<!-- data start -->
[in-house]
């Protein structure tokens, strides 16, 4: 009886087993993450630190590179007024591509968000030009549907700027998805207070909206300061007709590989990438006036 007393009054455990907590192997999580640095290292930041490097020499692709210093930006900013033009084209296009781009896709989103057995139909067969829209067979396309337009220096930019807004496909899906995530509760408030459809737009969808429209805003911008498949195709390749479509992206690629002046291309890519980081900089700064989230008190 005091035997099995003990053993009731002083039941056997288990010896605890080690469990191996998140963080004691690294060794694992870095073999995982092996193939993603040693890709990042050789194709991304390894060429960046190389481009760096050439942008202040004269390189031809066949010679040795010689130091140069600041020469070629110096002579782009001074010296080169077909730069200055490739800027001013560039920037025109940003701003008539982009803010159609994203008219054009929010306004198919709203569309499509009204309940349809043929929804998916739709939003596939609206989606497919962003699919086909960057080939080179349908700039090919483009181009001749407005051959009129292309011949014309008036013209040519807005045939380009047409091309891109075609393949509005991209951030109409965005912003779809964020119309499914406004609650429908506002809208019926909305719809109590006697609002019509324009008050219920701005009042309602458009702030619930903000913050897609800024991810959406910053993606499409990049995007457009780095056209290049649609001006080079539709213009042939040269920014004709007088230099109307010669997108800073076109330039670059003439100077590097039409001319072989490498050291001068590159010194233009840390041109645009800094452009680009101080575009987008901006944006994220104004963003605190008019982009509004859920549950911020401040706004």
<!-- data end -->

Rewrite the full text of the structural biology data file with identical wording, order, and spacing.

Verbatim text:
[in-house]
């Protein structure tokens, strides 16, 4: 009886087993993450630190590179007024591509968000030009549907700027998805207070909206300061007709590989990438006036 007393009054455990907590192997999580640095290292930041490097020499692709210093930006900013033009084209296009781009896709989103057995139909067969829209067979396309337009220096930019807004496909899906995530509760408030459809737009969808429209805003911008498949195709390749479509992206690629002046291309890519980081900089700064989230008190 005091035997099995003990053993009731002083039941056997288990010896605890080690469990191996998140963080004691690294060794694992870095073999995982092996193939993603040693890709990042050789194709991304390894060429960046190389481009760096050439942008202040004269390189031809066949010679040795010689130091140069600041020469070629110096002579782009001074010296080169077909730069200055490739800027001013560039920037025109940003701003008539982009803010159609994203008219054009929010306004198919709203569309499509009204309940349809043929929804998916739709939003596939609206989606497919962003699919086909960057080939080179349908700039090919483009181009001749407005051959009129292309011949014309008036013209040519807005045939380009047409091309891109075609393949509005991209951030109409965005912003779809964020119309499914406004609650429908506002809208019926909305719809109590006697609002019509324009008050219920701005009042309602458009702030619930903000913050897609800024991810959406910053993606499409990049995007457009780095056209290049649609001006080079539709213009042939040269920014004709007088230099109307010669997108800073076109330039670059003439100077590097039409001319072989490498050291001068590159010194233009840390041109645009800094452009680009101080575009987008901006944006994220104004963003605190008019982009509004859920549950911020401040706004």